“Investing involves managing risks, and the past year has served up no shortage of warning signs. From recession fears to the continuing war in Ukraine to geopolitical tensions rippling across the globe, investors have had to navigate an uncertain path in search of returns.”
The US Dollar recently dropped to a 15-month low against an index of rival currencies, which bolstered expectations that the Fed could soon end its campaign of monetary tightening without tipping the world’s largest economy into recession. Markets are pricing in the near certainty of a quarter percent hike in July in the United States, with expectations of rates rising to a peak of around 5.4%. In the United Kingdom, the prospect of a sustained rise in the Bank of England base rate to above 6% is now almost completely off the table.
Geopolitically, we continue to monitor the ramifications of the war in Ukraine, and the ongoing tensions between China and Taiwan. Artificial Intelligence is one of the biggest disruptors being talked about in recent times, and it is mainly driven by the semiconductor industry. Taiwan dominates the semiconductor industry in the world today. For the most sophisticated chips, 90% of the world’s supply comes from Taiwan. So what potentially happens between China and Taiwan, and how the US responds, is something that we are closely monitoring. The silver lining of these tensions is that other emerging markets could benefit by becoming more dominant players in international trade. Ida Liu, Global Head of Citi Private Bank, recently commented, “This ongoing bifurcation between the US and China represents opportunities. There’s more upside in emerging markets in the coming years, particularly since the US dollar has potentially peaked. There could be some very interesting opportunities in emerging markets, and because of this bifurcation, you’re seeing a new sort of pattern in global trade. For example, Mexico is going to continue to benefit from near-shoring with the US. The movement we’re seeing in the diversification of companies based in China will result in a lot of different countries becoming beneficiaries in the next several years from the change and the patterns seen in global trade.”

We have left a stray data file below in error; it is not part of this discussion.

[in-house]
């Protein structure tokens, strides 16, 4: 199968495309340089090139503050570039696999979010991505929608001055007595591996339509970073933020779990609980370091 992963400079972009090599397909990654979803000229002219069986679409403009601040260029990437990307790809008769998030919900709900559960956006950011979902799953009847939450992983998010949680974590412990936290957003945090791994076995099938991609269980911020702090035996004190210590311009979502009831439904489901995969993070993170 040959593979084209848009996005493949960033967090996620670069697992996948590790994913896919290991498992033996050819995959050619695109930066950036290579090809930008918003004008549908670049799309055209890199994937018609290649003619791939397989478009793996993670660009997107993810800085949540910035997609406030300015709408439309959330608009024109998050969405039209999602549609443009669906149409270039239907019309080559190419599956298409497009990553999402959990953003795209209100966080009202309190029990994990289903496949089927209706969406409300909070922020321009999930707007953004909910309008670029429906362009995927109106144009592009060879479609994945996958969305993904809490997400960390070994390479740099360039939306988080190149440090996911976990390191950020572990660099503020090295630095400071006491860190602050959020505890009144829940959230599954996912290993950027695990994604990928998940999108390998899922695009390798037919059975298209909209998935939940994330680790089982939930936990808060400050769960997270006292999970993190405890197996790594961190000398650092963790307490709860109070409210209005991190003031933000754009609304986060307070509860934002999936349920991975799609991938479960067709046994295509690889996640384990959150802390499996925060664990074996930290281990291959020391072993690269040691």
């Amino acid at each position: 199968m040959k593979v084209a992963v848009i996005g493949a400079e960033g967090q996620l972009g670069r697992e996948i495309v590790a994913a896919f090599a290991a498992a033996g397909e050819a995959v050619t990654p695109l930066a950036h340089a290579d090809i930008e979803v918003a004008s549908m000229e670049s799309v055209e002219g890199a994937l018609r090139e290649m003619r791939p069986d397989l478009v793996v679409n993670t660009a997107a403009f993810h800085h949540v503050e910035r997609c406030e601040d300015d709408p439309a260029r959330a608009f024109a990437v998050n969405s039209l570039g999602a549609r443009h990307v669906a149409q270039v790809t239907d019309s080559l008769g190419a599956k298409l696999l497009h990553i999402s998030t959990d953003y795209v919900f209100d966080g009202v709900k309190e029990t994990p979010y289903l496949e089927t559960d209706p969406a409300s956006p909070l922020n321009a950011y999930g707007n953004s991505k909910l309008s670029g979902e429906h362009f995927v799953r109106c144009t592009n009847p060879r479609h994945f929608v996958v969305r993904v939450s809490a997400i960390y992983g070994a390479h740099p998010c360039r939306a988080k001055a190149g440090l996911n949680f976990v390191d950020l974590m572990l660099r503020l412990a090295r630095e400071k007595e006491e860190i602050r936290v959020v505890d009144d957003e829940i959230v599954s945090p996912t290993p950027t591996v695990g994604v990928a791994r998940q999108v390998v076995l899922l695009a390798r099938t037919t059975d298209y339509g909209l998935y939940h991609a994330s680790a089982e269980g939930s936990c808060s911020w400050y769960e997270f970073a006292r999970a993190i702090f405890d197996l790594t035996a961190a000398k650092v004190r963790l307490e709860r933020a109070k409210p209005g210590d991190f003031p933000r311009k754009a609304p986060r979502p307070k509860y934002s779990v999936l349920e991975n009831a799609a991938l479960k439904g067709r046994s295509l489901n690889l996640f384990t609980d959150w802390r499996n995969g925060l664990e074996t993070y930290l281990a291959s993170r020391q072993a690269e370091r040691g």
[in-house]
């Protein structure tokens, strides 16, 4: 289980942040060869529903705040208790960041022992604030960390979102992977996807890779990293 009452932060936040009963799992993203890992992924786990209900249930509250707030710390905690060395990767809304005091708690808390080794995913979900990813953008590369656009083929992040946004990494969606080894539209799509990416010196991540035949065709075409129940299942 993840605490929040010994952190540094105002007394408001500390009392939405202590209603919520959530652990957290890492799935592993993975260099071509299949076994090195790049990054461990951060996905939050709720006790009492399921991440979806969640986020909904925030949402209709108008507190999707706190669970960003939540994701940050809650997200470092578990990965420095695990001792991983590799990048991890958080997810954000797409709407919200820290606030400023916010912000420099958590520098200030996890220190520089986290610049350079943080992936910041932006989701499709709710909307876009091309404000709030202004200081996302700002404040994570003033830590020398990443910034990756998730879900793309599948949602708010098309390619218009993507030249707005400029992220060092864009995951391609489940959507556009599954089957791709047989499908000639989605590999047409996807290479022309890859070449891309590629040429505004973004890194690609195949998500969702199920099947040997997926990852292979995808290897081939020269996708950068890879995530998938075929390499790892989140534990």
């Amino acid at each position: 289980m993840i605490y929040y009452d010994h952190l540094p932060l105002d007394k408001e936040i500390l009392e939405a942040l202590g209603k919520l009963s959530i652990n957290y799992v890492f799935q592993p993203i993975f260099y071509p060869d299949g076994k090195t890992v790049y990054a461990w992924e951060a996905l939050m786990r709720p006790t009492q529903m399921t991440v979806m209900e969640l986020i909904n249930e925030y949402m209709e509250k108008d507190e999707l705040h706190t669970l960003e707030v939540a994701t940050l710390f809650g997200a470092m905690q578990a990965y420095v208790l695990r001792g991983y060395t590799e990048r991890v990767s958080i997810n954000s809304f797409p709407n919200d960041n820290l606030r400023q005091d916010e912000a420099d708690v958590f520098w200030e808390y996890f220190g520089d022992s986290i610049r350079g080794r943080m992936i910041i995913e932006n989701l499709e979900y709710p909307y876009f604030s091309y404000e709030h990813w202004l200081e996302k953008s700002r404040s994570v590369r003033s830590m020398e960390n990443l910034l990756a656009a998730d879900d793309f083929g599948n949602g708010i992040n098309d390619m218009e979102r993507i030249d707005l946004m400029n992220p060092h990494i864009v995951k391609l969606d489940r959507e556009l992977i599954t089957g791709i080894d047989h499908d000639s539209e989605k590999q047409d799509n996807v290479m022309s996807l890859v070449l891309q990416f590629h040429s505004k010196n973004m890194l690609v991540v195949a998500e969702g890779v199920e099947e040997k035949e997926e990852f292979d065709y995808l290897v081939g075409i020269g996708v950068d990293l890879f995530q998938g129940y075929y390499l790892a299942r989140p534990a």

Closer to home, at AGC, the performance and health of our investment portfolio has proved resilient during the first half of the year. Last year, we transitioned the pricing on our facilities to a fixed/floating model, where we are tracking various global central bank rates. This change in pricing has proved fruitful for our fund’s financial returns and so we are further increasing the target net return range of our fund to 7-9% per annum for this year. We feel optimistic that in the current interest rate environment and with a solid focus on good portfolio management, we will be able to achieve a financial return within this range for this year.
In June, we published our sixth annual impact report. As per past editions, the report provides insightful detail on how we have been utilizing our investors’ capital to extend financing to local SMEs across the globe. As of Q1 2023, cumulatively we have extended over $6.3 billion in funding to over 38,000 SMEs, supporting 2.1 million jobs in 66 countries, with an average transaction size of $4,573. Around 45% of the SMEs in 2023 were women-led.
In AGC staff news, we recently welcomed a new employee. Francesca Paggetti joined us as a Risk Associate where she ensures investment risks are properly assessed, considered, and mitigated against. She joins us from American Express where she worked in their corporate underwriting team. She is based at our London office.
Our priorities remain: safeguarding our investors’ capital, investing prudently and staying true to our mission of providing liquidity to SMEs. As always, if you have any comments, suggestions or concerns, please do not hesitate to contact Sudha Bharadia, Co-CEO at firstname.lastname@example.org.
The AGC Team